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The Simple Truths About Why Retargeting Is Broken
As a parental co-founder (or dad) of 3 girls, I often have to teach them hard truths for their own good – ‘no, your science experiment can’t be asking your sister to stick a fork in an outlet’, ‘no, you can’t marry your 8 year old boyfriend’ and ‘you are absolutely not going out in that!’.
Sometimes, as marketers, we also need to hear similar truths – I particularly find myself telling those about the myths of ‘retargeting’.
‘No, site retargeting is not a prospecting tool’
‘No, using 5 simultaneous site retargeting vendors is not a good idea, even if they all think they are doing a great job’
and my favorite…
‘Your digital marketing performance is not as awesome as it looks because your site retargeting is hiding the real results’
These aren’t new ideas by any means, but it feels like there are only a few of us openly saying them. In part, it’s because marketers don’t want to hear them due to the ‘retargeting high’ – they are seeing some great results, which in turn makes them look great, and so want to believe in them and keep them coming.
Yet, the CMO or budget holder needs to be responsible for understanding what these retargeting truths are so that they can ensure their teams are using them correctly, measuring it correctly and not making big mistakes with budget allocation.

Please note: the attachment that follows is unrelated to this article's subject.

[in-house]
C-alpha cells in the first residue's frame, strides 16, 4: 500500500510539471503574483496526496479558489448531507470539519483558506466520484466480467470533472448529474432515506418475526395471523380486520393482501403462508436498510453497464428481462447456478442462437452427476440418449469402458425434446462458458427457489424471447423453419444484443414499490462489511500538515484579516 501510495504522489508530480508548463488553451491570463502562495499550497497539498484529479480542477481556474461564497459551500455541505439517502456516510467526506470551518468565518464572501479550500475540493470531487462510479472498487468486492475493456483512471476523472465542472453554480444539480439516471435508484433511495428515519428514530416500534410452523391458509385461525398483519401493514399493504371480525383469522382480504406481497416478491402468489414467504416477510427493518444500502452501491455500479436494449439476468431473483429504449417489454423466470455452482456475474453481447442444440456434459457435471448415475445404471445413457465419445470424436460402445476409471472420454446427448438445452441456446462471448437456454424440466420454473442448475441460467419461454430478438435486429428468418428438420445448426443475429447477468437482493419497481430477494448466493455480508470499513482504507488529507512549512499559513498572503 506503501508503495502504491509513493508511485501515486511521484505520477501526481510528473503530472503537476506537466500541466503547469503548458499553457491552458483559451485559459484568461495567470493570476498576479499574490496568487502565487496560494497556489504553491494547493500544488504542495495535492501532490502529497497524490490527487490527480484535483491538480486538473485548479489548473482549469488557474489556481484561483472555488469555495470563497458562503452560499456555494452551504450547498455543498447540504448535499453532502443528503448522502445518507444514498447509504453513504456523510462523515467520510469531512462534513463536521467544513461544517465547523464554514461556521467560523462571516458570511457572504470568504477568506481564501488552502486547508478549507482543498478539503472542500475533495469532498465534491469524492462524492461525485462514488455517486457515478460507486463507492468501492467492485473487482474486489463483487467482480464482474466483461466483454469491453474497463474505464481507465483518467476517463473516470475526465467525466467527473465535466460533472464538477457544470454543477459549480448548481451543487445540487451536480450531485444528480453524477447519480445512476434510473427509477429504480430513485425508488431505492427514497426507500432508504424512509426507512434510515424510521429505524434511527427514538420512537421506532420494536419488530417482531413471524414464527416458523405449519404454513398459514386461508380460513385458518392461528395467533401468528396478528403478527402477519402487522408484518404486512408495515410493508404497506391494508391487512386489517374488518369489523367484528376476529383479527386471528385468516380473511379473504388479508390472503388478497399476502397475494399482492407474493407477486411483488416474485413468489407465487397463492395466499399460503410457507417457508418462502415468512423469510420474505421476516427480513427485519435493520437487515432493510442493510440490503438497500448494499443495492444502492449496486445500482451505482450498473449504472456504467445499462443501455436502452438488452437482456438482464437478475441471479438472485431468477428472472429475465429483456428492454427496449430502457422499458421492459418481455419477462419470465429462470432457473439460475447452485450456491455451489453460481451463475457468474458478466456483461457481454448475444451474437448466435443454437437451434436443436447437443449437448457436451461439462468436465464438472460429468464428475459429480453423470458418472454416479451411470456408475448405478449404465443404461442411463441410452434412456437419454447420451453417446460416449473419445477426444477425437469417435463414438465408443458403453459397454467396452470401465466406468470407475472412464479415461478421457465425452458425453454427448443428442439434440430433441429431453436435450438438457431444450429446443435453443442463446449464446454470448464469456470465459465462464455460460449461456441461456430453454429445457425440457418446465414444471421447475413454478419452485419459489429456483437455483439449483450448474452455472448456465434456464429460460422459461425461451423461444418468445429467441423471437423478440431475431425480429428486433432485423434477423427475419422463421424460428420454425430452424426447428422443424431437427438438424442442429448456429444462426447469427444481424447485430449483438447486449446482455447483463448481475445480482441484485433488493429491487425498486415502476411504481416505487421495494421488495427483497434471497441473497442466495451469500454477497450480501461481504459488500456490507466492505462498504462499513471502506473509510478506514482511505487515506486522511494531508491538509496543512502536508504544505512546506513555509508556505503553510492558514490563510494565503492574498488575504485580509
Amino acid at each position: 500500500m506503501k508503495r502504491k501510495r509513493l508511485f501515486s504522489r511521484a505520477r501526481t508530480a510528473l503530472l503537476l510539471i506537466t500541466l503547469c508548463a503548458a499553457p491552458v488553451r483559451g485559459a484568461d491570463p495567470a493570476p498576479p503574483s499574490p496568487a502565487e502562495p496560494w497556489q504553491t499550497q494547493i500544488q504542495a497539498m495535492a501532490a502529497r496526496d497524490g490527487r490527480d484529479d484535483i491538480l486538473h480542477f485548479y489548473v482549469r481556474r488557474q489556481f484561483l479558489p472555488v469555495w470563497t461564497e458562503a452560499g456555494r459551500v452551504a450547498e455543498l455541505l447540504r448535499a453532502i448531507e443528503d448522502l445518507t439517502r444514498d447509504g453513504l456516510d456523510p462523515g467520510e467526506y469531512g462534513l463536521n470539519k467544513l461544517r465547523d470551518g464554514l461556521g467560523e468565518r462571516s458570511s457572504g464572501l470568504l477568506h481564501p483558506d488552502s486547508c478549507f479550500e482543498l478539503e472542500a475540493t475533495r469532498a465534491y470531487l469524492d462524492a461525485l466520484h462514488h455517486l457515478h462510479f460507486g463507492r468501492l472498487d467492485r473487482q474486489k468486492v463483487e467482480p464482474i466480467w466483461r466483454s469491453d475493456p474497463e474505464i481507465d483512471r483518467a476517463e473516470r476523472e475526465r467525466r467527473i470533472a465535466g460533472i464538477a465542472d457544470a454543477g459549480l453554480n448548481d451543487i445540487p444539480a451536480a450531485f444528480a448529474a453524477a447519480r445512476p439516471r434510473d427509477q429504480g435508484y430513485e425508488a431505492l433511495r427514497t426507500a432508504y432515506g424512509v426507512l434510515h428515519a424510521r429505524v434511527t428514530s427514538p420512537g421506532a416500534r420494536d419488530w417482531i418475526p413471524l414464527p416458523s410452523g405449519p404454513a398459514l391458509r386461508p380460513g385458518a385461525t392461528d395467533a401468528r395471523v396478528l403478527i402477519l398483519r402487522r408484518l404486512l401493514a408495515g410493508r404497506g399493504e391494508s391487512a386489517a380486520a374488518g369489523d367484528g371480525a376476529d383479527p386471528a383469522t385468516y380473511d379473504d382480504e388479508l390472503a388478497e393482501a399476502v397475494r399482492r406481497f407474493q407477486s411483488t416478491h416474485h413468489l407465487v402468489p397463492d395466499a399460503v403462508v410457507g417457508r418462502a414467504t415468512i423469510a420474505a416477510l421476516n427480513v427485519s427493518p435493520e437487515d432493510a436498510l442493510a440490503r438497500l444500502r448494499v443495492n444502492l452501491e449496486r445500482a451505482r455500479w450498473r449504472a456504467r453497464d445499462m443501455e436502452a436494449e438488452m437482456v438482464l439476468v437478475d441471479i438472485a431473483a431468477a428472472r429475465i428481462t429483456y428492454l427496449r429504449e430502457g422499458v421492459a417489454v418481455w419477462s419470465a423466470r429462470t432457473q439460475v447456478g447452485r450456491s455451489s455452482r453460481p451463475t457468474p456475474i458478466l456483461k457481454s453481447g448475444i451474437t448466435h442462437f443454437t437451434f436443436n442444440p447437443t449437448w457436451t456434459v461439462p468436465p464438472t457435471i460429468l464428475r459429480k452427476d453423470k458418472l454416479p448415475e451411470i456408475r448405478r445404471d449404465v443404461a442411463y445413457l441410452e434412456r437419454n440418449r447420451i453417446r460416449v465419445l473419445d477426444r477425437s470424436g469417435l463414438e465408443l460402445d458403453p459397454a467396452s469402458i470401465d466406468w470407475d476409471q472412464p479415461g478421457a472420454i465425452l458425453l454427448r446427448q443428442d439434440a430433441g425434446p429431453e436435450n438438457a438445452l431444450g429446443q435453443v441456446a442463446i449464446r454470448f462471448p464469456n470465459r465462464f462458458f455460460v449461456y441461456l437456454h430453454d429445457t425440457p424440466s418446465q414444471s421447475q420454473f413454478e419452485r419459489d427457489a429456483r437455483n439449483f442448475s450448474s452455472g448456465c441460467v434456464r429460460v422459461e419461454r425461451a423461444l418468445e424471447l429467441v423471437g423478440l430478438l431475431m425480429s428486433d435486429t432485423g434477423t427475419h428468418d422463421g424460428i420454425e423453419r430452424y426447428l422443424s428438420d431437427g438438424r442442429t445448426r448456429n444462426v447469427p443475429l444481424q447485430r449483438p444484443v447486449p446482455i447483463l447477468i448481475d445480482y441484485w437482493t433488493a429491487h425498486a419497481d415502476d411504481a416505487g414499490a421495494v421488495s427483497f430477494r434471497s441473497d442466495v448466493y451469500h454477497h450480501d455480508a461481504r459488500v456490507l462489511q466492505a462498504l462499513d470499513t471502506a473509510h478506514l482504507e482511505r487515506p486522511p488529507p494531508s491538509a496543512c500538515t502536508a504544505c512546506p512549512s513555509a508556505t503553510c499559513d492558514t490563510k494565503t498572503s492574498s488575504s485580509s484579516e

Truth #1: Site Retargeting Is Not A Prospecting Tool
The very definition of site retargeting is to show display ads to those people who have visited your site before – that is not prospecting, it is conversion optimization!
Site retargeting is never going to find you someone new, its only pool of opportunity is people you have already paid to bring to your site – it may help people buy from you for the first time, but it will never find that new person in the first place.
Just like my daughter should be doing science experiments (just not with her sister, a fork and AC power), you should absolutely be doing site retargeting, but not with the expectation that it will find you net new customers.
A tactic that is (surprisingly) still relatively unknown is Search Retargeting – this is a prospecting tool and is designed to find brand new people. It works by finding those individuals who have searched for a term relevant to your business, but who have NOT yet visited your site.
Truth #2: Why Using 5 Site Retargeting Vendors Is Not A Good Idea
I hope many of you are rolling your eyes at this one and thinking that such a situation can’t be common? You would be amazed!
I was in with an agency team just a few weeks ago who are using 5 different vendors on their client’s site, all of which are specialist site retargeting companies, all have their pixels on every page. The overlap in targeting is crazy. Every vendor is giving the agency a report from their own systems that show they are kicking ass, and so the agency keeps increasing their budgets.
Every vendor is targeting the exact same audience. Every vendor is taking credit for the same conversions. The reality of this came as quite a shock. Now, that said, there are occasions when using more than one site retargeting vendor makes sense, but this has to be managed very carefully with exclusion rules and is not very common.